By Cody Warhurst
Let me start out by saying this flight sim clocks in at a whopping $100,000, so if you want to play it, you are probably going to need to head to a Dave & Buster’s or sell your house.
Now that that’s out of the way, how long have you been dreaming about piloting the Millennium Falcon? X-Wing? TIE Fighter? Snowspeeder? Probably since you saw your very first Star Wars movie. Well now is your chance. With the Star Wars Battle Pod, you can do just that and more. SWBP is a sit-down flight sim with an immersive screen that wraps around to cover your entire field of vision (over 180o), making it truly feel like you’re flying your favorite Star Wars ship.
The game itself has five missions: fly an X-Wing at the battle of Yavin and destroy the Death Star (awesome), fly a snowspeeder on Hoth to protect Rebel transports (awesome), man a speeder bike on Endor to destroy the shield generator (awesome), take the Millennium Flacon into the second Death Star (awesome), or play as Darth Freakin’ Vader against the Rebels after the destruction of the Death Star (awesome). Can you tell I’m stoked about this game?
As for the gameplay itself, maybe my high expectations let me down. The missions are few and kind of short. There’s a ton of action and everything happens so fast it’s hard to process what’s going on most of the time. It feels a bit gimmicky to be honest. I was hoping for immersive, complex gameplay, but I was left feeling quite underwhelmed.
Overall, I think this game was fun, but not terribly exciting. If you’re a casual gamer and not a diehard Star Wars nerd, I think you would walk away with a bit of a shoulder shrug from this game. Star Wars fanatics could go either way: either you’re going to go ballistic just to be able to play a flight sim based on the series most iconic ships or you’re going to be let down by the game which seems itself like an afterthought to the price tag. I’d give this game a very soft 6.5 out of 10, with a bit of play depending on the gamer.
Just Got home from picking up our newest addition to the Arcade game collection. We are super excited to welcome Nintendo’s Punch Out! into our fleet. Stay tuned for more details and pictures
After searching Craigslist for a classic stand-up arcade cabinet, we were led to San Diego to pick up a “Captain America and The Avengers” cabinet (read about it here). While we were there, we did another Craigslist search and found a pretty beat up “Final Fight” cabinet for only a hundred bucks. So, we decided to swing by and check it out. It was in rough condition, to say the least, and had seen many years of neglect and abuse. The monitor didn’t even work. It didn’t come with the actual game so it was basically being sold as a empty cabinet. Being the person that I am, (one who enjoys bringing something back to life that would have otherwise be headed to the landfill) I saw this as the perfect opportunity to make this my first arcade game restoration project. There was only one problem: We didn’t have room for another cabinet in our VW bus! So we headed back to LA with our solo cabinet. However, I couldn’t take my mind off the “Final Fight” cabinet. Eventually, I decided it was probably for the best to pass on the game because of the extensive amount of work it needed. For a few days I moved on and did some minor repairs to the “Captain America” game. I searched Craigslist again and saw the cabinet was reposted and still for sale. I made up my mind up: I am getting the “Final Fight” game! So I took off on a sporadic trip to San Diego and picked it up for a cheaper price than it was listed for. Let the restoration begin!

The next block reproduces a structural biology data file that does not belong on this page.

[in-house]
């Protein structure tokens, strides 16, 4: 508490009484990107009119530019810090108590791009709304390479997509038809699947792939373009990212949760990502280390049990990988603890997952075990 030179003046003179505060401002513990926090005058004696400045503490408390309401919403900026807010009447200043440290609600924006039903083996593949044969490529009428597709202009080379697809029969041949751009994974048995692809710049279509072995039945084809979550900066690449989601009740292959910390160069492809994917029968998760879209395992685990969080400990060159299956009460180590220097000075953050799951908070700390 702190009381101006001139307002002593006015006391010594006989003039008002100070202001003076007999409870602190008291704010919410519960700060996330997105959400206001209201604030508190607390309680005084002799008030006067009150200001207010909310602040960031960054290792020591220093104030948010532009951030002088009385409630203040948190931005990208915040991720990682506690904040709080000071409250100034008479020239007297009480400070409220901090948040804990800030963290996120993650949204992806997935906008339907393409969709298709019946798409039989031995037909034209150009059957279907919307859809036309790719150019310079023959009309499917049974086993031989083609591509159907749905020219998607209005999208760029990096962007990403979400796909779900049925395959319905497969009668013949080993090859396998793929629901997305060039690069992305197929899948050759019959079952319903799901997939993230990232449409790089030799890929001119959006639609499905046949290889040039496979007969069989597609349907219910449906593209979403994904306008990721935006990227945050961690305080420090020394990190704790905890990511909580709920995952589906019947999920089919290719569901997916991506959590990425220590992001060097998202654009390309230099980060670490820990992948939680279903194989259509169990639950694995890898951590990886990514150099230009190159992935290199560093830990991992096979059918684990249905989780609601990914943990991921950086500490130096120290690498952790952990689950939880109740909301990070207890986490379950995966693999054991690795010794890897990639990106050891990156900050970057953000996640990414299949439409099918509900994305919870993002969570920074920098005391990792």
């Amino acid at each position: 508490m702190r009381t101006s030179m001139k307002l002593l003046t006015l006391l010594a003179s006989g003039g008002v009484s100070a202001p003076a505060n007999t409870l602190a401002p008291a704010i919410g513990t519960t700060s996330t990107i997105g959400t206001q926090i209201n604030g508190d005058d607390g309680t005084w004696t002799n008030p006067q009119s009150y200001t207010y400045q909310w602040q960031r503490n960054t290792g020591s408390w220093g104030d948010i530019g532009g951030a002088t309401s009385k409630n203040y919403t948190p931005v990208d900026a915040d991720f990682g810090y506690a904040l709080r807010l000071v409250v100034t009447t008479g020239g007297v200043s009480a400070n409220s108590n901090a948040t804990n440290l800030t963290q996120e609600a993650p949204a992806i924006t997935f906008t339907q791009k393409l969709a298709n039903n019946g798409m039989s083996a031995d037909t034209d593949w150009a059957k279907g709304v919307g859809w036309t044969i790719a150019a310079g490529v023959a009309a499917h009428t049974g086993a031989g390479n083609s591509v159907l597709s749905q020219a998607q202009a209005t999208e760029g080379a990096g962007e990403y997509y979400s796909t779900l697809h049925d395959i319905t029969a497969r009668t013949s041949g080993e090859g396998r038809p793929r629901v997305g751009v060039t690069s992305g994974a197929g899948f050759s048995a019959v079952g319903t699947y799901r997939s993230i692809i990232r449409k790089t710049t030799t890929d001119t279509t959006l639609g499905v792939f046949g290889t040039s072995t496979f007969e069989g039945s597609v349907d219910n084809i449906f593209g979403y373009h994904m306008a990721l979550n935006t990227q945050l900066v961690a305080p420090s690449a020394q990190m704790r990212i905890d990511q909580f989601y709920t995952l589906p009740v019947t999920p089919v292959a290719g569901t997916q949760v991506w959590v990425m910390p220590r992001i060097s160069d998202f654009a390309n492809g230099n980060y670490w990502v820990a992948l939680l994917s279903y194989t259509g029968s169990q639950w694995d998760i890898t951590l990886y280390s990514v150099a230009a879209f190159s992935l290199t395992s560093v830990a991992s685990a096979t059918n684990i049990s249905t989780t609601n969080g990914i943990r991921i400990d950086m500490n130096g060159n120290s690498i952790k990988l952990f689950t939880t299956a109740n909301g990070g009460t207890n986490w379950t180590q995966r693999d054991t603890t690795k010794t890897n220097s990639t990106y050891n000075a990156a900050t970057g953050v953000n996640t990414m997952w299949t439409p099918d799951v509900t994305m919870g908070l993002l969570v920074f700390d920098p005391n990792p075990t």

Check out that water damage!
I know that the “proper” way to fix this would be to cut the side off where the water damage is and insert new wood in its place. I decided to go the cheaper and faster route which was to build it back up and apply some bondo.
The other side is pretty ugly, right? Hopefully bondo will do the trick!
Now it’s time to remove the faux wood grain vinyl decals…
What happened next came as a big surprise to me…
I discovered that my “Final Fight” was actually a conversion kit from a “Make Trax” cabinet! I am now stuck between moving forward with “Final Fight” or bringing it back to its original glory as “Make Trax.” I’ve reached a fork in the road! Stay tuned while I make my decision…
If you find yourself restoring a Pinball….. check out the folks at Classic Playfield Reproductions. These guys are great!